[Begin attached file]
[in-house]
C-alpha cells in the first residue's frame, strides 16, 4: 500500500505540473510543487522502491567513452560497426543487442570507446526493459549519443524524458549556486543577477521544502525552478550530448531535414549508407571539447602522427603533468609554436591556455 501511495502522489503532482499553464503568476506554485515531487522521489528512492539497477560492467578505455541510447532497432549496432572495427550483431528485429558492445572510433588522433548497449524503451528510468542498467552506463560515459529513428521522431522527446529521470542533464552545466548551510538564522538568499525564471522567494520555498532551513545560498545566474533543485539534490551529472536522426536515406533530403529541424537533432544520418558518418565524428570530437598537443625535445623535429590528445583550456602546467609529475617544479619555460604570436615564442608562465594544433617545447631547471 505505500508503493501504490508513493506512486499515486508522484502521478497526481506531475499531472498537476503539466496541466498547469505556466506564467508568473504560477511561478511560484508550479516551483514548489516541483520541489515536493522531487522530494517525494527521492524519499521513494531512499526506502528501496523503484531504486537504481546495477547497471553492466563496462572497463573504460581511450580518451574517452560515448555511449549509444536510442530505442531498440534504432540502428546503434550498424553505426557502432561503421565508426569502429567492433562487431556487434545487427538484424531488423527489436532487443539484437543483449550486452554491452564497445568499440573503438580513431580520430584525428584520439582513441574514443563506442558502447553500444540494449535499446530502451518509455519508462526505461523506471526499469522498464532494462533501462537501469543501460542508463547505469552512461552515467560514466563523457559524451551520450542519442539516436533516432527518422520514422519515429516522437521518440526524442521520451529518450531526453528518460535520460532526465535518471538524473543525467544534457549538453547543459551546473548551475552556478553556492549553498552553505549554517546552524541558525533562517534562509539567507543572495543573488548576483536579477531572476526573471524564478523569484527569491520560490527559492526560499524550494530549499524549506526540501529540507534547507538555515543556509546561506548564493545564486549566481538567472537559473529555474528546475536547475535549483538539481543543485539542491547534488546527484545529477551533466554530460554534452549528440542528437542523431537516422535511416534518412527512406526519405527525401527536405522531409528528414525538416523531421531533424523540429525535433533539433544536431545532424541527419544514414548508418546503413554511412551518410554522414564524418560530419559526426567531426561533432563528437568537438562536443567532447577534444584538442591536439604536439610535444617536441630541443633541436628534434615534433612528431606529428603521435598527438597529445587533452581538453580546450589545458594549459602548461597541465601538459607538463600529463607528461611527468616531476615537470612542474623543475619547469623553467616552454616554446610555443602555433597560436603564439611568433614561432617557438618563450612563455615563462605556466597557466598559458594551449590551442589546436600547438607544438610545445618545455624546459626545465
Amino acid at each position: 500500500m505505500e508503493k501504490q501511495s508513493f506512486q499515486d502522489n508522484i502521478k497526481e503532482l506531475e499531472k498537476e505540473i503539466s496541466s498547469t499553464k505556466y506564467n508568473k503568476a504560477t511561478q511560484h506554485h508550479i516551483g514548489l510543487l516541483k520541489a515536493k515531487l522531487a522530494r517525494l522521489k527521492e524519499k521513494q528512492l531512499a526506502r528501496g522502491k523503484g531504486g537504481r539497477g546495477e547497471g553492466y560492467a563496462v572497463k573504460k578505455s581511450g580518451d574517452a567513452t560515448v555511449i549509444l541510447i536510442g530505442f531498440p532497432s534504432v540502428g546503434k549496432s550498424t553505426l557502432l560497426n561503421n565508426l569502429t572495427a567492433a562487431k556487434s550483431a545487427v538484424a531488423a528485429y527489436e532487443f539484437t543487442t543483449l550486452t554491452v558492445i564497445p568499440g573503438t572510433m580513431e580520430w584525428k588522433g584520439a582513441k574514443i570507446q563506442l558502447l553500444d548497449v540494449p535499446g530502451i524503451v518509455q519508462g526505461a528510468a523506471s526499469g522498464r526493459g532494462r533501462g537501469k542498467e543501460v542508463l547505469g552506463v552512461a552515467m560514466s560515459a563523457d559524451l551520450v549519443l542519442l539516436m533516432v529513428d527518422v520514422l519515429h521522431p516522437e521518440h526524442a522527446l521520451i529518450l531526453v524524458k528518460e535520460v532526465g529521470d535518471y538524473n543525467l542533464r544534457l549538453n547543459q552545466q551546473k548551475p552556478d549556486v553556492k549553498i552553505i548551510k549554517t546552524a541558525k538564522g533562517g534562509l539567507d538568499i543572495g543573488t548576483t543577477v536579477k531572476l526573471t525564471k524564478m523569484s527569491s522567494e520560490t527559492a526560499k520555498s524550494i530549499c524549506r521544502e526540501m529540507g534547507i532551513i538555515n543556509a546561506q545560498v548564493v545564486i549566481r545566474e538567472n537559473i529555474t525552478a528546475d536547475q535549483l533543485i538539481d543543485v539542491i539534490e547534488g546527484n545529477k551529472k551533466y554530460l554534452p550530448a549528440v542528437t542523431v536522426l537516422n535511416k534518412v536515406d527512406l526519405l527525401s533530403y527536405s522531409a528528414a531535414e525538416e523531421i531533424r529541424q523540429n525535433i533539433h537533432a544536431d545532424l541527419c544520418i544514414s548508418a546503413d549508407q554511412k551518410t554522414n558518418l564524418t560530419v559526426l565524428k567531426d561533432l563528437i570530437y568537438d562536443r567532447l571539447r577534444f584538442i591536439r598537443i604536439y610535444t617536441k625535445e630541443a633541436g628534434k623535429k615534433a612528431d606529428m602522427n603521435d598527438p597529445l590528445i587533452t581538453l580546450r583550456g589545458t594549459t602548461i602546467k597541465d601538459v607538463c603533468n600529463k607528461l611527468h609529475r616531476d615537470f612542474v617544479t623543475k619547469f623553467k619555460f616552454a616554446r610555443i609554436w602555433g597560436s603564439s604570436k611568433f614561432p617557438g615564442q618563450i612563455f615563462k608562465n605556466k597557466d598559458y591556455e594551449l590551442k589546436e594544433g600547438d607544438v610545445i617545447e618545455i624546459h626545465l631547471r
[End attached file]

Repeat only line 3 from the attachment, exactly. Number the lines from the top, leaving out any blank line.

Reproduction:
Amino acid at each position: 500500500m505505500e508503493k501504490q501511495s508513493f506512486q499515486d502522489n508522484i502521478k497526481e503532482l506531475e499531472k498537476e505540473i503539466s496541466s498547469t499553464k505556466y506564467n508568473k503568476a504560477t511561478q511560484h506554485h508550479i516551483g514548489l510543487l516541483k520541489a515536493k515531487l522531487a522530494r517525494l522521489k527521492e524519499k521513494q528512492l531512499a526506502r528501496g522502491k523503484g531504486g537504481r539497477g546495477e547497471g553492466y560492467a563496462v572497463k573504460k578505455s581511450g580518451d574517452a567513452t560515448v555511449i549509444l541510447i536510442g530505442f531498440p532497432s534504432v540502428g546503434k549496432s550498424t553505426l557502432l560497426n561503421n565508426l569502429t572495427a567492433a562487431k556487434s550483431a545487427v538484424a531488423a528485429y527489436e532487443f539484437t543487442t543483449l550486452t554491452v558492445i564497445p568499440g573503438t572510433m580513431e580520430w584525428k588522433g584520439a582513441k574514443i570507446q563506442l558502447l553500444d548497449v540494449p535499446g530502451i524503451v518509455q519508462g526505461a528510468a523506471s526499469g522498464r526493459g532494462r533501462g537501469k542498467e543501460v542508463l547505469g552506463v552512461a552515467m560514466s560515459a563523457d559524451l551520450v549519443l542519442l539516436m533516432v529513428d527518422v520514422l519515429h521522431p516522437e521518440h526524442a522527446l521520451i529518450l531526453v524524458k528518460e535520460v532526465g529521470d535518471y538524473n543525467l542533464r544534457l549538453n547543459q552545466q551546473k548551475p552556478d549556486v553556492k549553498i552553505i548551510k549554517t546552524a541558525k538564522g533562517g534562509l539567507d538568499i543572495g543573488t548576483t543577477v536579477k531572476l526573471t525564471k524564478m523569484s527569491s522567494e520560490t527559492a526560499k520555498s524550494i530549499c524549506r521544502e526540501m529540507g534547507i532551513i538555515n543556509a546561506q545560498v548564493v545564486i549566481r545566474e538567472n537559473i529555474t525552478a528546475d536547475q535549483l533543485i538539481d543543485v539542491i539534490e547534488g546527484n545529477k551529472k551533466y554530460l554534452p550530448a549528440v542528437t542523431v536522426l537516422n535511416k534518412v536515406d527512406l526519405l527525401s533530403y527536405s522531409a528528414a531535414e525538416e523531421i531533424r529541424q523540429n525535433i533539433h537533432a544536431d545532424l541527419c544520418i544514414s548508418a546503413d549508407q554511412k551518410t554522414n558518418l564524418t560530419v559526426l565524428k567531426d561533432l563528437i570530437y568537438d562536443r567532447l571539447r577534444f584538442i591536439r598537443i604536439y610535444t617536441k625535445e630541443a633541436g628534434k623535429k615534433a612528431d606529428m602522427n603521435d598527438p597529445l590528445i587533452t581538453l580546450r583550456g589545458t594549459t602548461i602546467k597541465d601538459v607538463c603533468n600529463k607528461l611527468h609529475r616531476d615537470f612542474v617544479t623543475k619547469f623553467k619555460f616552454a616554446r610555443i609554436w602555433g597560436s603564439s604570436k611568433f614561432p617557438g615564442q618563450i612563455f615563462k608562465n605556466k597557466d598559458y591556455e594551449l590551442k589546436e594544433g600547438d607544438v610545445i617545447e618545455i624546459h626545465l631547471r